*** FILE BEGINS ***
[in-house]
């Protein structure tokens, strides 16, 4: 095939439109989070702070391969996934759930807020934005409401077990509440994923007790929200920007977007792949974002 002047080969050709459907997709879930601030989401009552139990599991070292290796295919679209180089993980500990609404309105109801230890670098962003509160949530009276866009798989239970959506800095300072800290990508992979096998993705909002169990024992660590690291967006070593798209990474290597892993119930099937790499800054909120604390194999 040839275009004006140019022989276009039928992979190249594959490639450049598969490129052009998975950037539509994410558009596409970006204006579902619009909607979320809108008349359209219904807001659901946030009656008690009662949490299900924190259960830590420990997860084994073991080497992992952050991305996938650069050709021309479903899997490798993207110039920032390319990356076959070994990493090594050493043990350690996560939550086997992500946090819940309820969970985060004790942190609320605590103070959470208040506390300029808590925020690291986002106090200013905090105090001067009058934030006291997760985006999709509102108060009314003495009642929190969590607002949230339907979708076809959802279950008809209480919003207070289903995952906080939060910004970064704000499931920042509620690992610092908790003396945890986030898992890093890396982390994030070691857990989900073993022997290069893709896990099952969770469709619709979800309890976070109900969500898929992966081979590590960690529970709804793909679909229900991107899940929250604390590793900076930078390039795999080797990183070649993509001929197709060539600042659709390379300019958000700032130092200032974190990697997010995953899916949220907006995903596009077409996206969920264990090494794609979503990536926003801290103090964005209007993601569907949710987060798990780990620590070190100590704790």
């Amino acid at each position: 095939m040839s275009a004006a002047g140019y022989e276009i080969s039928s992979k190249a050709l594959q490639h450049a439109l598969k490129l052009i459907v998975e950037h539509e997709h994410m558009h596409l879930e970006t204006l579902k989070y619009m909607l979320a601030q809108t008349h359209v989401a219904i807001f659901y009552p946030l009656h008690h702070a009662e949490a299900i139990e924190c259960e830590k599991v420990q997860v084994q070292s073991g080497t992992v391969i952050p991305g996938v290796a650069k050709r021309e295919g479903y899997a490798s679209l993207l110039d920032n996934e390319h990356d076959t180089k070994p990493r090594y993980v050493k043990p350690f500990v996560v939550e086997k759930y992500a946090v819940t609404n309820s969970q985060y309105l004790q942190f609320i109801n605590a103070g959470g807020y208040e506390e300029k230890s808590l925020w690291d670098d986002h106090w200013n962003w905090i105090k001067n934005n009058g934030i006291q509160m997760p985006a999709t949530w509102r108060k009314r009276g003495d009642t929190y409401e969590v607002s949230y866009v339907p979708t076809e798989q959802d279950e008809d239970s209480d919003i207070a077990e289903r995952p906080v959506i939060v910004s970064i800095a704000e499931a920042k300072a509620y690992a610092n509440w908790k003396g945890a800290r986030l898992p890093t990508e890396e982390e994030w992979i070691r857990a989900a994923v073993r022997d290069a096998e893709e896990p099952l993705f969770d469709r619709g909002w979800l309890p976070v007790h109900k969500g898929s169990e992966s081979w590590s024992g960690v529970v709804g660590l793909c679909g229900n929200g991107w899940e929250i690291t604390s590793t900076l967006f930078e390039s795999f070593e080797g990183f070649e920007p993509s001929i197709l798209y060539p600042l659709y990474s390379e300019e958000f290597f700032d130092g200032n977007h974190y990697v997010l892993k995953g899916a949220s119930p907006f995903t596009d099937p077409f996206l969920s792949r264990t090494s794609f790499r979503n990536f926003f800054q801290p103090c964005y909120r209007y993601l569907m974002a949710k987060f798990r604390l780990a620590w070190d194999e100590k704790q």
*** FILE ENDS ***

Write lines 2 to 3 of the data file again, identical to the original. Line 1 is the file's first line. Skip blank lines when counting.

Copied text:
């Protein structure tokens, strides 16, 4: 095939439109989070702070391969996934759930807020934005409401077990509440994923007790929200920007977007792949974002 002047080969050709459907997709879930601030989401009552139990599991070292290796295919679209180089993980500990609404309105109801230890670098962003509160949530009276866009798989239970959506800095300072800290990508992979096998993705909002169990024992660590690291967006070593798209990474290597892993119930099937790499800054909120604390194999 040839275009004006140019022989276009039928992979190249594959490639450049598969490129052009998975950037539509994410558009596409970006204006579902619009909607979320809108008349359209219904807001659901946030009656008690009662949490299900924190259960830590420990997860084994073991080497992992952050991305996938650069050709021309479903899997490798993207110039920032390319990356076959070994990493090594050493043990350690996560939550086997992500946090819940309820969970985060004790942190609320605590103070959470208040506390300029808590925020690291986002106090200013905090105090001067009058934030006291997760985006999709509102108060009314003495009642929190969590607002949230339907979708076809959802279950008809209480919003207070289903995952906080939060910004970064704000499931920042509620690992610092908790003396945890986030898992890093890396982390994030070691857990989900073993022997290069893709896990099952969770469709619709979800309890976070109900969500898929992966081979590590960690529970709804793909679909229900991107899940929250604390590793900076930078390039795999080797990183070649993509001929197709060539600042659709390379300019958000700032130092200032974190990697997010995953899916949220907006995903596009077409996206969920264990090494794609979503990536926003801290103090964005209007993601569907949710987060798990780990620590070190100590704790």
């Amino acid at each position: 095939m040839s275009a004006a002047g140019y022989e276009i080969s039928s992979k190249a050709l594959q490639h450049a439109l598969k490129l052009i459907v998975e950037h539509e997709h994410m558009h596409l879930e970006t204006l579902k989070y619009m909607l979320a601030q809108t008349h359209v989401a219904i807001f659901y009552p946030l009656h008690h702070a009662e949490a299900i139990e924190c259960e830590k599991v420990q997860v084994q070292s073991g080497t992992v391969i952050p991305g996938v290796a650069k050709r021309e295919g479903y899997a490798s679209l993207l110039d920032n996934e390319h990356d076959t180089k070994p990493r090594y993980v050493k043990p350690f500990v996560v939550e086997k759930y992500a946090v819940t609404n309820s969970q985060y309105l004790q942190f609320i109801n605590a103070g959470g807020y208040e506390e300029k230890s808590l925020w690291d670098d986002h106090w200013n962003w905090i105090k001067n934005n009058g934030i006291q509160m997760p985006a999709t949530w509102r108060k009314r009276g003495d009642t929190y409401e969590v607002s949230y866009v339907p979708t076809e798989q959802d279950e008809d239970s209480d919003i207070a077990e289903r995952p906080v959506i939060v910004s970064i800095a704000e499931a920042k300072a509620y690992a610092n509440w908790k003396g945890a800290r986030l898992p890093t990508e890396e982390e994030w992979i070691r857990a989900a994923v073993r022997d290069a096998e893709e896990p099952l993705f969770d469709r619709g909002w979800l309890p976070v007790h109900k969500g898929s169990e992966s081979w590590s024992g960690v529970v709804g660590l793909c679909g229900n929200g991107w899940e929250i690291t604390s590793t900076l967006f930078e390039s795999f070593e080797g990183f070649e920007p993509s001929i197709l798209y060539p600042l659709y990474s390379e300019e958000f290597f700032d130092g200032n977007h974190y990697v997010l892993k995953g899916a949220s119930p907006f995903t596009d099937p077409f996206l969920s792949r264990t090494s794609f790499r979503n990536f926003f800054q801290p103090c964005y909120r209007y993601l569907m974002a949710k987060f798990r604390l780990a620590w070190d194999e100590k704790q």